Title: Some English gardens;
Year: 1904 (1900s)
Authors: Jekyll, Gertrude, 1843-1932 Elgood, George Samuel, 1851-
Subjects: Gardens Landscape gardening
Publisher: London, New York and Bombay, Longmans, Green & Co.
Contributing Library: NCSU Libraries
Digitizing Sponsor: NCSU Libraries
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Text Appearing Before Image:
ntury the art of lead castingcame to great perfection in England. Some good models came fromItaly ; the original of the kneeling slave at Melbourne is consideredto have come from there. Others were brought from France. Theinspiration, if not the actual designs or moulds, of the many charmingfigures of amorini in these gardens must have been purely French. Thepictures show how they were used. They stand on pedestals at severalof the points of departure of the green glades. In fountain basins theyform jets ; the little figure appearing to blow the water through aconch-shell. They are also shown, sometimes singly, sometimes inpairs, disputing, wrestling or carrying a cornucopia of flowers. Onelittle fellow, alone on his pedestal, is whittling his bow with a tool like awheelwrights draw-knife. All are charming and graceful. They areprobably more beautiful now than of old, when they were painted andsanded to look like stone. mklbourxj:: amorini IlCITRK IN IHK l>()hSK> Mr. I. W. Fori.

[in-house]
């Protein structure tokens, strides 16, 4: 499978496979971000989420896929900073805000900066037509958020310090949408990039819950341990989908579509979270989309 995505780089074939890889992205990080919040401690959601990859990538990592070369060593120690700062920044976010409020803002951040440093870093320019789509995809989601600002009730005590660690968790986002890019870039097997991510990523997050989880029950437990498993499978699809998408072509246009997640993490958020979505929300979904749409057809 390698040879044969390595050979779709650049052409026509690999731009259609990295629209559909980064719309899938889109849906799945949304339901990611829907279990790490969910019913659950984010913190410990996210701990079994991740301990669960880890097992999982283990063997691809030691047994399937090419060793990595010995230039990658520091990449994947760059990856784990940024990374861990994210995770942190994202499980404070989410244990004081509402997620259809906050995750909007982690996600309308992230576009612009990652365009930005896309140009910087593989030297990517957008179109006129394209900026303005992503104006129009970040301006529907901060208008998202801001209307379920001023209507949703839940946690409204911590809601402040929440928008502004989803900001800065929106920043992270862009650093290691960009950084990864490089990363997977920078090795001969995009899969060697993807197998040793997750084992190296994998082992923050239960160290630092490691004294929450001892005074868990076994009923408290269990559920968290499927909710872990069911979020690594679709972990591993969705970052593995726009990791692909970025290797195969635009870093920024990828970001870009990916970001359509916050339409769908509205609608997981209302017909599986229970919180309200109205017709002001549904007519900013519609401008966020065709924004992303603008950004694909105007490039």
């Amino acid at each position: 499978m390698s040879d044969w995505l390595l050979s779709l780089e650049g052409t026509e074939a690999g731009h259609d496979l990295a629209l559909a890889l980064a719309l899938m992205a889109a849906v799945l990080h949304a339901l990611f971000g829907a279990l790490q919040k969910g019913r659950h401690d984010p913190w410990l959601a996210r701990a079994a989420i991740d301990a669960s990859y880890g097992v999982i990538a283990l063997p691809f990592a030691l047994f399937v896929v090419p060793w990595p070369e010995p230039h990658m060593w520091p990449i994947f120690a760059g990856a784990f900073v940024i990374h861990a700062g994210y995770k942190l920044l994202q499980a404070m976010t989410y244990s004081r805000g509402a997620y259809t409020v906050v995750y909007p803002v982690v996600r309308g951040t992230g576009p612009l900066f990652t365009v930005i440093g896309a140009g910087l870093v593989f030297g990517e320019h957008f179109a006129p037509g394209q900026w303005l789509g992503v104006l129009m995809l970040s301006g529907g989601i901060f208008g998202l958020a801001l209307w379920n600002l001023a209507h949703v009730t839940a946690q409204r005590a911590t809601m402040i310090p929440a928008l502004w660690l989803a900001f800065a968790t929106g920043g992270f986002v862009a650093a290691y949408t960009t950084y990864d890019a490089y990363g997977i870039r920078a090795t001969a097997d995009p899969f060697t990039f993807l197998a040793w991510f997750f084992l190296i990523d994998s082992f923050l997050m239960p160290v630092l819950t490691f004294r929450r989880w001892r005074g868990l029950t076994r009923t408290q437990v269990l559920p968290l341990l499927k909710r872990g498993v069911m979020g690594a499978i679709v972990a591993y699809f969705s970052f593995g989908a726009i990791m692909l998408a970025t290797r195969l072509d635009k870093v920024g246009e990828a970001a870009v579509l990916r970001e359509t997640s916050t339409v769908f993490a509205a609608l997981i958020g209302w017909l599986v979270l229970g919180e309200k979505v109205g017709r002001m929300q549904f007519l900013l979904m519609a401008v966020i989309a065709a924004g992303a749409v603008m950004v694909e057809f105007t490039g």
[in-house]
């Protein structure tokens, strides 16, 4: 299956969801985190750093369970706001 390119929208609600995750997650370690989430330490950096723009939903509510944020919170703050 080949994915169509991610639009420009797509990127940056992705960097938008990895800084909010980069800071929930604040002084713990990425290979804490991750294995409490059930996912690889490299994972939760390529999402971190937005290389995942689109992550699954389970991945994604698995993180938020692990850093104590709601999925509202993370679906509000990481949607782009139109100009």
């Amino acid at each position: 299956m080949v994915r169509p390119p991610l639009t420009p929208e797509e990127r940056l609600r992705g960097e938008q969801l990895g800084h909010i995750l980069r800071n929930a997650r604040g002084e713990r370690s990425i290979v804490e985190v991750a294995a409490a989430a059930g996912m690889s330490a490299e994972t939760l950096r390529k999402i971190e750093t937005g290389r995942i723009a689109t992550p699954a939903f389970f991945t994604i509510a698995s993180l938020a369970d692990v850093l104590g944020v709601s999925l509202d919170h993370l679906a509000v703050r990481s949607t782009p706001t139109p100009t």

Text Appearing After Image:
There were several lead foundries in London early in the eighteenthcentury for the making of these garden ornaments. The foremost wasthat of John Van Nost. Mr. Lethaby in his book, on Leadwork tells usthat this Dutch sculptor came to England with King William III. ;that his business was taken in 1739 by Mr. John Cheere, who served histime with his brother. Sir H. Cheere, who made several of the Abbeymonuments. The kneeling slave, bearing either a vase, as at Melbourne,or a sundial as in the Temple Gardens in London, and in other pleasuregrounds in different parts of the country, was apparently a favouritesubject. The figure, not always from the same mould in the variousexamples, but always showing good design, was evidently of Italianorigin. Towards the end of the century, designs for lead figuresbecame much debased, and such subjects as people sitting round atable, painted like life, could not possibly have served any decorativepurpose. The natural colour of lead is so good that no p
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Tagged: , bookid:someenglishgarde00jeky , bookyear:1904 , bookdecade:1900 , bookcentury:1900 , bookauthor:Jekyll__Gertrude__1843_1932 , bookauthor:Elgood__George_Samuel__1851_ , booksubject:Gardens , booksubject:Landscape_gardening , bookpublisher:London__New_York_and_Bombay__Longmans__Green___Co_ , bookcontributor:NCSU_Libraries , booksponsor:NCSU_Libraries , bookleafnumber:74 , bookcollection:americana , BHL Collection